Heritage Square Museum - Los Angeles, California - A Living History of Southern California

The Heritage Square Museum is classified as a "living history museum.'' It preserves and interprets the settlement and development of Southern California from 1850 to 1950 by offering visitors an opportunity to peek inside the homes and everyday lives of Southern Californians from the Civil War to the mid-20th Century.

Eight historic structures make up the museum, each representing a different aspect of California life. They include the Carriage Barn, the Ford House, the Hale House, the Lincoln Avenue Methodist Church, the Octagon House, the Palms Depot, the Perry Residence, and the Valley Knudsen. Most were constructed during the Victorian Era and saved from the wrecking ball to be used as background in educating the public about the area's early development.

Gilbert Longfellow's Octagon House dating from 1893 is one of the simpler structures, costing less to construct and requiring shorter lengths of lumber than conventional homes. Modestly furnished, it stands in stark contrast to the opulent 1876 mansion of prominent businessman and lumber baron William Hayes Perry. The Perry Residence features the original hardwood floors, sweeping staircase, and marble fireplace mantles that once adorned its location in Boyle Heights. In its day, the mansion was one of the finest and most expensive homes in Los Angeles.

Even larger than the Perry Residence is the 1898 Methodist Church, which had to be cut into six pieces to move it to the museum from its original site on the southeast corner of Orange Grove Boulevard and Lincoln Avenue in Pasadena. It once served as a community center for church functions and classes.

The Ford House is a typical tract-style middle-class Los Angeles home of the late 1870s. Lifted from on Mozart Street in the neighborhood of Lincoln Heights, the French-influenced Valley Knudsen Garden Residence represents a departure in middle-working class housing of the same period. Meanwhile, the Hale House is an example of Queen Anne and Eastlake styles from 1887, with elegant furnishings depicting the turn of the century.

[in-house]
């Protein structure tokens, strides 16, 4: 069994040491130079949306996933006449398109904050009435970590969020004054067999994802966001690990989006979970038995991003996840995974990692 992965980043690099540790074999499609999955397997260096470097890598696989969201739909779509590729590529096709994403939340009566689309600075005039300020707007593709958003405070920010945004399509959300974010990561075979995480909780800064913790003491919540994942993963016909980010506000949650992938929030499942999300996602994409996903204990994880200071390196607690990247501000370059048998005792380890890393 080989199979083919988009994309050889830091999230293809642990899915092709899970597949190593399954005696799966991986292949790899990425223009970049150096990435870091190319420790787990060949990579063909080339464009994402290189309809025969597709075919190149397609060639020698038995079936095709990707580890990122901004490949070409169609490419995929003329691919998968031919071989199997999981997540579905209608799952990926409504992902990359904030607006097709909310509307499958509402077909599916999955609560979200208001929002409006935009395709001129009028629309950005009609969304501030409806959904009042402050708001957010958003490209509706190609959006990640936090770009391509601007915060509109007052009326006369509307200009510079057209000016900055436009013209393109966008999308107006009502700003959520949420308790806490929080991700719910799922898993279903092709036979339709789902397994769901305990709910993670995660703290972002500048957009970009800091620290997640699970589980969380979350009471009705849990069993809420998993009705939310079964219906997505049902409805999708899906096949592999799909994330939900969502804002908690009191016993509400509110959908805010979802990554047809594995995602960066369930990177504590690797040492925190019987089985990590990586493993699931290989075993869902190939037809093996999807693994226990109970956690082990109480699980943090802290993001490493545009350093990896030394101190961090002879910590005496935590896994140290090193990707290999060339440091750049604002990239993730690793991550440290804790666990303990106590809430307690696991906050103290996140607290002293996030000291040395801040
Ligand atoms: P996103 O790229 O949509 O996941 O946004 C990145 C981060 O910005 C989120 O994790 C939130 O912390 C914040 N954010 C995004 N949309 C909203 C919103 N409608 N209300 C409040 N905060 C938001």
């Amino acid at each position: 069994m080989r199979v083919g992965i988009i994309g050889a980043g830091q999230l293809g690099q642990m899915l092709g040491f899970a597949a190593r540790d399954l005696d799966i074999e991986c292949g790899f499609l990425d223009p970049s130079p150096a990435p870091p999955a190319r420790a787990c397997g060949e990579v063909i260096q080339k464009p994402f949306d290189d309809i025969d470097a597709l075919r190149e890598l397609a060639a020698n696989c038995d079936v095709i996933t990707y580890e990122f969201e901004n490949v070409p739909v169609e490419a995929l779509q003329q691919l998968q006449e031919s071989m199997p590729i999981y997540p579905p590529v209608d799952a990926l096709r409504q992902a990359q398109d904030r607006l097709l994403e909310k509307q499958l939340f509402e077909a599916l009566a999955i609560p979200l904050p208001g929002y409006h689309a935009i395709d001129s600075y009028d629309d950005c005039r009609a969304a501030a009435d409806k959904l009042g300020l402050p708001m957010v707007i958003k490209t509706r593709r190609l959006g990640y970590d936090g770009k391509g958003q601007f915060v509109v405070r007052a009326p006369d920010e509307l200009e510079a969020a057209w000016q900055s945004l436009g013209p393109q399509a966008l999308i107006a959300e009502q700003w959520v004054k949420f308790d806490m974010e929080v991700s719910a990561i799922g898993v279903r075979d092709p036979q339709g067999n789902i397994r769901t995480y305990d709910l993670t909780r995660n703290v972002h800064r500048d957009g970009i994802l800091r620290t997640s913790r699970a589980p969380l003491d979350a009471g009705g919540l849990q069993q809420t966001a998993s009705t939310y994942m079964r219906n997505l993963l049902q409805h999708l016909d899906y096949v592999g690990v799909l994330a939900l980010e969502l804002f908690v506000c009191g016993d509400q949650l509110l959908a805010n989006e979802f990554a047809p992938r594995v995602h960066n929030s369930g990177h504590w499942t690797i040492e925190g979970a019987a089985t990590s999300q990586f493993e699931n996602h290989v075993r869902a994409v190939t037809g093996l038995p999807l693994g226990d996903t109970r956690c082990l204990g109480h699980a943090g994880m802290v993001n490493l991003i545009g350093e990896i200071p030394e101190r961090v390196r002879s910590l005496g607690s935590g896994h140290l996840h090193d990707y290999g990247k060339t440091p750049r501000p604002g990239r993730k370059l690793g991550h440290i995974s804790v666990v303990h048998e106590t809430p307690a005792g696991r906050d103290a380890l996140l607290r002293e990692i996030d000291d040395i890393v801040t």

The Carriage Barn was built in 1899 to store a carriage and stable horses. The structure was later converted into a dwelling and garage. Architecturally, its three gables and distinctive pitched roof are common features of the Queen Anne Cottage style with Gothic influences.

A noteworthy rail stop after it was built in 1887, the Palms Depot was declared an historical monument in 1963. It has been used in as a set for movies and television, but today the station serves as the Heritage Square Museum's Visitor Center and Store, and its platform is where guided tours begin.

General admission to the Heritage Square Museum is $10 for adults, $8 for seniors over 65, and $5 for youth ages 6 to 12. Museum members and children under the age of six are admitted free of charge. Discounts are given to members of the AAA Auto Club and TimeTravelers.

Guided tours of most of the structures depart hourly from noon to 3pm on Fridays, Saturdays and Sundays. Group tours can be arranged on Tuesdays, Wednesdays, or Thursdays between 10am and 2pm. The museum's business offices are open Monday through Friday, from 9am to 4:30pm, and the museum is closed on Thanksgiving, Christmas, and New Year's Day.

The Heritage Square Museum is located at 3800 Homer Street, Los Angeles, California, 90031-1530. It is just off the I-110 Arroyo Seco Parkway (aka 110 Pasadena/Harbor Freeway). Exit at Avenue 43 and turn right onto Homer Street. The parking lot entrance is at the end of the street on your right.

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